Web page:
Parallel Algorithms / Architecture Synthesis, AIZU International Symposium on (1997)
Aizu-Wakamatsu, Fukushima, JAPAN
Mar. 17, 1997 to Mar. 21, 1997
John Gustafson , Ames Laboratory, USDOE
The U.S. high-performance computing community still uses the term "Grand Challenge" for a variety of difficult problems in computational science. Though it was primarily a means of communicating computing goals to nonpractitioners, it also serves the useful purpose of letting practitioners focus on defining goals more carefully. For purposes of Grand Challenge computing, it is essential to have precise goals, and a way of measuring progress toward those goals. Many Grand Challenges have neither. A particularly common error is to measure the size of a computing problem with some integer "N" that represents the number of grid points or the number of particles or some other count of a discrete quantity. Another common error is to use measures of hardware activity, such as floating point operations per second, as a valid goal for an application programmer. This paper presents an approach to measuring the progress of physical simulations that shows promise for putting computational efforts on firmer scientific ground.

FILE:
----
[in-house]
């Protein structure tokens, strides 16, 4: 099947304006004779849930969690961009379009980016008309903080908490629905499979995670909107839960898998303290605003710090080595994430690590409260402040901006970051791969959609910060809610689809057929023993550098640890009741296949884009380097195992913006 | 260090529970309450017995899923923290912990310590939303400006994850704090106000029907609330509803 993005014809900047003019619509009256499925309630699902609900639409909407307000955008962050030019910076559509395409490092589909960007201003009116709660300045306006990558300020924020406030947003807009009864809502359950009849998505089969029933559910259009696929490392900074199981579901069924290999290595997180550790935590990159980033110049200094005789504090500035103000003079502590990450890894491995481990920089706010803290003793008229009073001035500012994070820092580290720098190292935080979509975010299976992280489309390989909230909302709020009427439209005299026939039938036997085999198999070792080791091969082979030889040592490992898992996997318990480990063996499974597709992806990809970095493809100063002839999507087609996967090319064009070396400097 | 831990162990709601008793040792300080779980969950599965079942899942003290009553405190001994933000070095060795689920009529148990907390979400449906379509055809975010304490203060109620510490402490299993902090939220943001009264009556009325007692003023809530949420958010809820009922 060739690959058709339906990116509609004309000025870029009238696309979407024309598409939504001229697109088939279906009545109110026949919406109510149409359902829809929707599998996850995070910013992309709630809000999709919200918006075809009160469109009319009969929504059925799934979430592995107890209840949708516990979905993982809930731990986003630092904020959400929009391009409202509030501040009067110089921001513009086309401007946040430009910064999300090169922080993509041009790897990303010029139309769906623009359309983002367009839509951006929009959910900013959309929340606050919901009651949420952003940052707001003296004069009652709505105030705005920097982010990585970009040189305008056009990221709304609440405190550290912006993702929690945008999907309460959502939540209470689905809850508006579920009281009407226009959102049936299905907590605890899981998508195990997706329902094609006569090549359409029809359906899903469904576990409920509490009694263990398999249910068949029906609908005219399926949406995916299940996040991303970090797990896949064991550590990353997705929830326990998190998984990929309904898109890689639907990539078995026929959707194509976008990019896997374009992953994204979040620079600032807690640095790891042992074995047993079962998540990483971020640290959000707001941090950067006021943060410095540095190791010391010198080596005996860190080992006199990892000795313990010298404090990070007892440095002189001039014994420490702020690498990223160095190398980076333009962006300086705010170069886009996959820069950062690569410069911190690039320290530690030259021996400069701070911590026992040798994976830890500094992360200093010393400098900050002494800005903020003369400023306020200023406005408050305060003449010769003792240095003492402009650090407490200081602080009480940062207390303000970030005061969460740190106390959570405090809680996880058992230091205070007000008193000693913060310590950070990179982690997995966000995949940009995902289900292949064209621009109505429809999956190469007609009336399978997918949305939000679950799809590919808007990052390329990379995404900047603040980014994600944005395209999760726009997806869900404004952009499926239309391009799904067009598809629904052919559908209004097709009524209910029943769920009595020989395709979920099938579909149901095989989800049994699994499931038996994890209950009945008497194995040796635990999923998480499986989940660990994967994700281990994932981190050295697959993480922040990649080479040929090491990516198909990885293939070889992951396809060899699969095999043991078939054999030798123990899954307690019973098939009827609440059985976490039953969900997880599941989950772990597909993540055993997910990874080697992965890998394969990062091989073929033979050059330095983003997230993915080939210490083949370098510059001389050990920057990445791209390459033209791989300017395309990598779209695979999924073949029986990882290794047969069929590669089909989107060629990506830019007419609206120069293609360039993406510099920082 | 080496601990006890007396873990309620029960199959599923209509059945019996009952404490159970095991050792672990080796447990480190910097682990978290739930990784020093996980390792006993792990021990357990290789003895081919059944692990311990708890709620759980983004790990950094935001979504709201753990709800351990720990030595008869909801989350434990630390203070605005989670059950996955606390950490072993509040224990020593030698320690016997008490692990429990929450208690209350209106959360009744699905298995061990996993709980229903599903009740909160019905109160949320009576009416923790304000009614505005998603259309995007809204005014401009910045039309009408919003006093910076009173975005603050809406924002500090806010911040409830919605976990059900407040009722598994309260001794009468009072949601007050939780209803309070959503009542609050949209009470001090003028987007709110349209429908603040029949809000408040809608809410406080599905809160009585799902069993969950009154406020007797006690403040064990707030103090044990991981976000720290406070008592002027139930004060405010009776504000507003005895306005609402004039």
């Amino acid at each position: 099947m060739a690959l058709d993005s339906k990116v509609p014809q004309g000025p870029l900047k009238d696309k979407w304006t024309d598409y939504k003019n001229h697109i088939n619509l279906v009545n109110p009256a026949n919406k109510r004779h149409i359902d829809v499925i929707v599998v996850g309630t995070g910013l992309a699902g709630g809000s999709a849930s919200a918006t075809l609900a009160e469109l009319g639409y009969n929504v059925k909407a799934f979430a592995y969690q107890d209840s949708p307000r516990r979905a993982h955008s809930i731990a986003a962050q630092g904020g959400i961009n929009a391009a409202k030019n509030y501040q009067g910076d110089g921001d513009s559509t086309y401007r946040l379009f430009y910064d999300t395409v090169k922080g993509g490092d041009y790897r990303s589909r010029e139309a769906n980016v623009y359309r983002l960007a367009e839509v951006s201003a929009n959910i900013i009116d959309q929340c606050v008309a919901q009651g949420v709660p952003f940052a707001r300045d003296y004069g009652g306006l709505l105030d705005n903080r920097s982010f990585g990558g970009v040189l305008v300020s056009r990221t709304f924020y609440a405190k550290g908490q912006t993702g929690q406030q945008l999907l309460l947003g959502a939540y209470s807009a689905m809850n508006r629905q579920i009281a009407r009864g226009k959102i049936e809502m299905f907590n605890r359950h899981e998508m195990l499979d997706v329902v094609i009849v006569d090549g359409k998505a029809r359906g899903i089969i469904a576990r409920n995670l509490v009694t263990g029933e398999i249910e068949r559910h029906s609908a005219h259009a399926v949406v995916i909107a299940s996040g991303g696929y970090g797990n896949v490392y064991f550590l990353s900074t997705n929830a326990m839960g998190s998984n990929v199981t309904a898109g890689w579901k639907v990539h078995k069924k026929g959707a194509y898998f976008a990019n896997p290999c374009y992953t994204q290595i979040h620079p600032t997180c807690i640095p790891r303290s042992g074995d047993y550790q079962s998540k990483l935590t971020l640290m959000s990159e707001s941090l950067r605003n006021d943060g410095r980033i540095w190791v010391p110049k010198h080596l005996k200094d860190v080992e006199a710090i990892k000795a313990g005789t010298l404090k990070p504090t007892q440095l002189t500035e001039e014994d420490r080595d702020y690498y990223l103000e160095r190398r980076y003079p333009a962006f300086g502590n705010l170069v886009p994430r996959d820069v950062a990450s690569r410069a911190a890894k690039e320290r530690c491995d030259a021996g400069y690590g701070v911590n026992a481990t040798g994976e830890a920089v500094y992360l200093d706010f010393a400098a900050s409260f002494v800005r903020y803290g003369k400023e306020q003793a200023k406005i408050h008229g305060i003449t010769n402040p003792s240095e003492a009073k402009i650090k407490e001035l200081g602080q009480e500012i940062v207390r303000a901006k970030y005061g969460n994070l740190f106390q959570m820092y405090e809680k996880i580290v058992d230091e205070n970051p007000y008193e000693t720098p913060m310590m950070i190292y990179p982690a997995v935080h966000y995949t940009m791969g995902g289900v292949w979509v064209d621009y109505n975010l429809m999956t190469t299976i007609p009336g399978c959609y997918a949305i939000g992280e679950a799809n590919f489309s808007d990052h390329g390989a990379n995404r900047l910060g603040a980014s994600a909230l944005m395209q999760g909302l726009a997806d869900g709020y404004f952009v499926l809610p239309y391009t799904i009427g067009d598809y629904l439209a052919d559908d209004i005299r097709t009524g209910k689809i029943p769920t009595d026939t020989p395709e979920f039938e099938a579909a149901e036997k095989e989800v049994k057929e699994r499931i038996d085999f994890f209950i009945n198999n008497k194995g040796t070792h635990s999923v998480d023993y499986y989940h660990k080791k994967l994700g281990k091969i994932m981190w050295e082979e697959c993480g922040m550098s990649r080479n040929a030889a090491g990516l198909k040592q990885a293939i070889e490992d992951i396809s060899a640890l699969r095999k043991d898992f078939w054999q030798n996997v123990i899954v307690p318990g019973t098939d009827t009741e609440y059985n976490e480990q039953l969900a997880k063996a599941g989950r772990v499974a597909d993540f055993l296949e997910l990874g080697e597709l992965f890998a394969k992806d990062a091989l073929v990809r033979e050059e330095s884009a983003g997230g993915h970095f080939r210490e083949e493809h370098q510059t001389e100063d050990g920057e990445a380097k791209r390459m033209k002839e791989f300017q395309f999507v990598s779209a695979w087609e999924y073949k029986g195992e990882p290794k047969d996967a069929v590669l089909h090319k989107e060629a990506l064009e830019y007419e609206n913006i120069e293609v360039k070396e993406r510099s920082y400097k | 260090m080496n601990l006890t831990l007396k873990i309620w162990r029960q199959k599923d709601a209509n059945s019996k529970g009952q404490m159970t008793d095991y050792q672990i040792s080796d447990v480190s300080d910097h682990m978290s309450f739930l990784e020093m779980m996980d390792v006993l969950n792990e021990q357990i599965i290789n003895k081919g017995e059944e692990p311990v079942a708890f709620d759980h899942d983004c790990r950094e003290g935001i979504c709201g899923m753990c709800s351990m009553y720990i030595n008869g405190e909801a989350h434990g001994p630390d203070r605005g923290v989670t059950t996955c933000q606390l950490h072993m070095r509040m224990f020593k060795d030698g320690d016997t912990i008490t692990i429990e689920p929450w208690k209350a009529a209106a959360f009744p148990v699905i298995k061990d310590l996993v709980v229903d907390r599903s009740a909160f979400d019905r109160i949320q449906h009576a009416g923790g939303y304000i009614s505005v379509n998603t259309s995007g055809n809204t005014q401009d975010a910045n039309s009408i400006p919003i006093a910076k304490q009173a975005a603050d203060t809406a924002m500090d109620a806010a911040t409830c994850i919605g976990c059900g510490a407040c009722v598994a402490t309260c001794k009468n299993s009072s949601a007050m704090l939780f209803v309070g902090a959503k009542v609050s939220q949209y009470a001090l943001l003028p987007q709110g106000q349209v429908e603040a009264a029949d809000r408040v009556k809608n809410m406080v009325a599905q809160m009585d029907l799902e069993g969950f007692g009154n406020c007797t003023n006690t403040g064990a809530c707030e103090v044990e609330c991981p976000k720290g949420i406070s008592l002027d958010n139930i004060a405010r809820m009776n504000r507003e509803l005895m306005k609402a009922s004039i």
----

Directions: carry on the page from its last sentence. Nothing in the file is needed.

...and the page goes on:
J. Gustafson, "The Program of Grand Challenge Problems: Expectations and Results," Parallel Algorithms / Architecture Synthesis, AIZU International Symposium on(PAS), Aizu-Wakamatsu, Fukushima, JAPAN, 1997, pp. 2.